An artist turned Bratz dolls into female role models like Malala

“We must tell girls their voices are important."

So said 18-year-old girls' and women's rights activist and Nobel Peace Prize laureate Malala Yousafzai, and crafts artist Wendy Tsao heard her.

Inspired by the 'made under' Bratz dolls created by Australian artist Sonja Singh, Wendy decided to experiment with a different kind of make-over for the dolls, turning them into inspirational women who have made history.

Roberta Bondar, first female Canadian astronaut

Image: Wendy Tsao


Waris Dirie, Somali-born Austrian FGM activist, model, author

Image: Wendy Tsao


Bratz, like many classic dolls, are criticised for being overly sexualised and promoting an unrealistic body image for young girls.

Wendy told i100.co.uk that she doesn't know whether Barbie and Bratz dolls negatively impact on children's body image, but it did get her thinking about alternatives - and that's how the 'Mighty Dolls' were born.


Malala Yousafzai, Pakistani girls' rights activist, youngest Nobel Prize laureate

Image: Wendy Tsao


That’s when I came up with the idea of making inspiring-women-as-young-children dolls. I wonder if a child plays with this doll, will she have other conversations with her friends or family about this inspiring person, and think about and learn things that she might not have if she played with say, a Bratz doll or Barbie or Disney character doll.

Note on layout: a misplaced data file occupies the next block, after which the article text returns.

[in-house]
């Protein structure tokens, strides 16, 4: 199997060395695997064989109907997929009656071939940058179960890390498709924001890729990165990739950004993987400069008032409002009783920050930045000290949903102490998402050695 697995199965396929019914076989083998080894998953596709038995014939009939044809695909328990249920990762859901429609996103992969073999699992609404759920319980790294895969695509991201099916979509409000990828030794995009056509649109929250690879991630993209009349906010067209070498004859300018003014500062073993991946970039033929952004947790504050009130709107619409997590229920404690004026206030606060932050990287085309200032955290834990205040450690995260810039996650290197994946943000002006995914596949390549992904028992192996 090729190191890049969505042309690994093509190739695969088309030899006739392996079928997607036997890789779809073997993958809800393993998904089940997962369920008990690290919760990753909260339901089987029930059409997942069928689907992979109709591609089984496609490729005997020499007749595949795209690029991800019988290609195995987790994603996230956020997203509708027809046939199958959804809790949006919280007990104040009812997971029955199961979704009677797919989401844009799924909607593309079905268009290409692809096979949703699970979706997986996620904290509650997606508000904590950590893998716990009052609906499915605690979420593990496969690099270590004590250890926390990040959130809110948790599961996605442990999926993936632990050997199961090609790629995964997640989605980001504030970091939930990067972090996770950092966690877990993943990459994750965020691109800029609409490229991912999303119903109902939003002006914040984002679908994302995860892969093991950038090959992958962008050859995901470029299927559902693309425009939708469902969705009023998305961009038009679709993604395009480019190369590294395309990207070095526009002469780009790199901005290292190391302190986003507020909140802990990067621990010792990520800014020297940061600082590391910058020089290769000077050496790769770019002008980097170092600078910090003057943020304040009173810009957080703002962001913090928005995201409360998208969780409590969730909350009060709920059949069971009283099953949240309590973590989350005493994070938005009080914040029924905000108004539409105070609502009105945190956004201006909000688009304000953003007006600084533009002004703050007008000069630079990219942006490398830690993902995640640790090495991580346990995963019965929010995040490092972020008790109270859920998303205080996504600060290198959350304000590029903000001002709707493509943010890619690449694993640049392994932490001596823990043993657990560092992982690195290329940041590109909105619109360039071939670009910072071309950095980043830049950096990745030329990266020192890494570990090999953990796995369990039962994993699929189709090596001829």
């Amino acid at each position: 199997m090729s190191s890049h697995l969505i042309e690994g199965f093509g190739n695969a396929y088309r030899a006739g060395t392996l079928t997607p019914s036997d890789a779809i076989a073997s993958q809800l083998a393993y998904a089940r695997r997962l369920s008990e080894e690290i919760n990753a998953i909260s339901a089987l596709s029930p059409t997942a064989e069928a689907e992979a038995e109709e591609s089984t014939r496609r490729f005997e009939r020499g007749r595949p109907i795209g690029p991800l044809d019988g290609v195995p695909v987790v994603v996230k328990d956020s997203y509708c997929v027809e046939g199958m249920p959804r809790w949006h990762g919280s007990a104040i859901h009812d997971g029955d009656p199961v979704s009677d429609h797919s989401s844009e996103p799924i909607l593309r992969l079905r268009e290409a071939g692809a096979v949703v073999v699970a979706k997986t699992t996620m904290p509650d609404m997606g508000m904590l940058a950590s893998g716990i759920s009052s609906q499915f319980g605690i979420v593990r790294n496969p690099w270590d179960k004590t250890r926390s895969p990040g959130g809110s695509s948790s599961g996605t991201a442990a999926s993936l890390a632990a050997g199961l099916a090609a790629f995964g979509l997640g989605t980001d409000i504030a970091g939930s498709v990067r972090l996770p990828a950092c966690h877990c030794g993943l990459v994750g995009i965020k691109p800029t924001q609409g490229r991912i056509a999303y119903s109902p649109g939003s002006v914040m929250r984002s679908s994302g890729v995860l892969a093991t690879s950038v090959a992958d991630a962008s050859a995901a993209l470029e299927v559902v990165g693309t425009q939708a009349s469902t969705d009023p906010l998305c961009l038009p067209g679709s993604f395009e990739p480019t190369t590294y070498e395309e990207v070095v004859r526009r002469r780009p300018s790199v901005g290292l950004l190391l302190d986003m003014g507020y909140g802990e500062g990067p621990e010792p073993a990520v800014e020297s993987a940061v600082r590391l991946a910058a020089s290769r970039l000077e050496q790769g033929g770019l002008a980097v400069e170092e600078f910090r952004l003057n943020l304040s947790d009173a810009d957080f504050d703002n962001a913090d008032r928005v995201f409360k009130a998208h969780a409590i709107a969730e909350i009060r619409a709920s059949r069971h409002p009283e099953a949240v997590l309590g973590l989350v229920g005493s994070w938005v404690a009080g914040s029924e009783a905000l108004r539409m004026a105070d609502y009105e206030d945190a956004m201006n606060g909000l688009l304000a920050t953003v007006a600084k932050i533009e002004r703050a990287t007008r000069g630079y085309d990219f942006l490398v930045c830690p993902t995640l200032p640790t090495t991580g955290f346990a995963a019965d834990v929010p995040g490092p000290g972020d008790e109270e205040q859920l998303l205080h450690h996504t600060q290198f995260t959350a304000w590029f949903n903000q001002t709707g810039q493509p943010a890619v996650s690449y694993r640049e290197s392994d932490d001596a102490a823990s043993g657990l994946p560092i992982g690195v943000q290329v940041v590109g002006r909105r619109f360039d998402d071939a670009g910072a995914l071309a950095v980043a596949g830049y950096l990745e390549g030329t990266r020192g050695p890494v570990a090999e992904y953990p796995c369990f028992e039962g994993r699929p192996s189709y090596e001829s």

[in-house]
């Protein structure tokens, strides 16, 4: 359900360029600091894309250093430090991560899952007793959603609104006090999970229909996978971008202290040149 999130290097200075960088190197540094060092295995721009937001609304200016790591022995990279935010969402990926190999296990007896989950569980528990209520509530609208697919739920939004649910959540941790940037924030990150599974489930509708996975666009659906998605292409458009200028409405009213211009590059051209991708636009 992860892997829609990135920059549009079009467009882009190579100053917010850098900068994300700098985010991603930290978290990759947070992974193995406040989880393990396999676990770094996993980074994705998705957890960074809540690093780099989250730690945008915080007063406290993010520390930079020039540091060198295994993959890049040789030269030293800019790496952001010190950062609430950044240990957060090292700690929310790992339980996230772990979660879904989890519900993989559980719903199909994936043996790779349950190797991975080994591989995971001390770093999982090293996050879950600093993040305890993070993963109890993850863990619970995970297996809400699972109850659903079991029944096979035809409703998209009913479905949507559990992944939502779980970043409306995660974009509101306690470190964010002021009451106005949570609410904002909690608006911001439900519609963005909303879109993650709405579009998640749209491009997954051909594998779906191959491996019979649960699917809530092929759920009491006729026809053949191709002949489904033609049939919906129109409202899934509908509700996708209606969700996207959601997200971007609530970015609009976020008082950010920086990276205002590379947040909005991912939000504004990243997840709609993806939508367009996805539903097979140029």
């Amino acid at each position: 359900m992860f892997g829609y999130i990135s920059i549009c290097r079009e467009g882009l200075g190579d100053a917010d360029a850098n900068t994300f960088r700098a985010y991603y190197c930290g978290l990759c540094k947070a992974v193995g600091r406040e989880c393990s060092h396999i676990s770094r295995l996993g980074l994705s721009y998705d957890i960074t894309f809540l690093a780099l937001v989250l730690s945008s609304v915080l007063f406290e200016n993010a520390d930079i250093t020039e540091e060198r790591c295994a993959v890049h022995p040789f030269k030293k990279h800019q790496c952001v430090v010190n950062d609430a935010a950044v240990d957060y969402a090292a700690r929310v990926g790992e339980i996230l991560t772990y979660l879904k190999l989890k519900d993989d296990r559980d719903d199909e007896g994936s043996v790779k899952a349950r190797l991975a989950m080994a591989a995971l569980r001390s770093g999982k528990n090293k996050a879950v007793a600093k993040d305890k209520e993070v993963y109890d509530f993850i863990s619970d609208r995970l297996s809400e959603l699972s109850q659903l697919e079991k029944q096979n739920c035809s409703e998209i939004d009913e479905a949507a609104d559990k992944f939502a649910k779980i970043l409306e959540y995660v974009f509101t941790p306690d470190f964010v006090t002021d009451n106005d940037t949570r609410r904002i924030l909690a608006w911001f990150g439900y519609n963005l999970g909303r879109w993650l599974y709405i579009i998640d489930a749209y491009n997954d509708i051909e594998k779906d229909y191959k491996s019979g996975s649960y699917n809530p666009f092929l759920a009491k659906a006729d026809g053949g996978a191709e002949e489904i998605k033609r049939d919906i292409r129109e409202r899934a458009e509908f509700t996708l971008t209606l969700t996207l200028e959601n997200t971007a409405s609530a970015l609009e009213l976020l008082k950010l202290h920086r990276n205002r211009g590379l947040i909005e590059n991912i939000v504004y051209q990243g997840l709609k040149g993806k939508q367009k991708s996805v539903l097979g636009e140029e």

• Wendy Tsao

Wendy said she was particularly drawn to the idea of representing the women as children, to show girls that these role models were once little too.

Jane Goodall, British primatologist, UN Messenger of Peace

Image: Wendy Tsao

The artist says she's "overwhelmed" by the interest in the project and many people have contacted her to say they wish they'd had Mighty Dolls to play with when they were young.

The first batch of dolls are being auctioned off on eBay soon, and Wendy welcomes ideas for her next dolls on her website.

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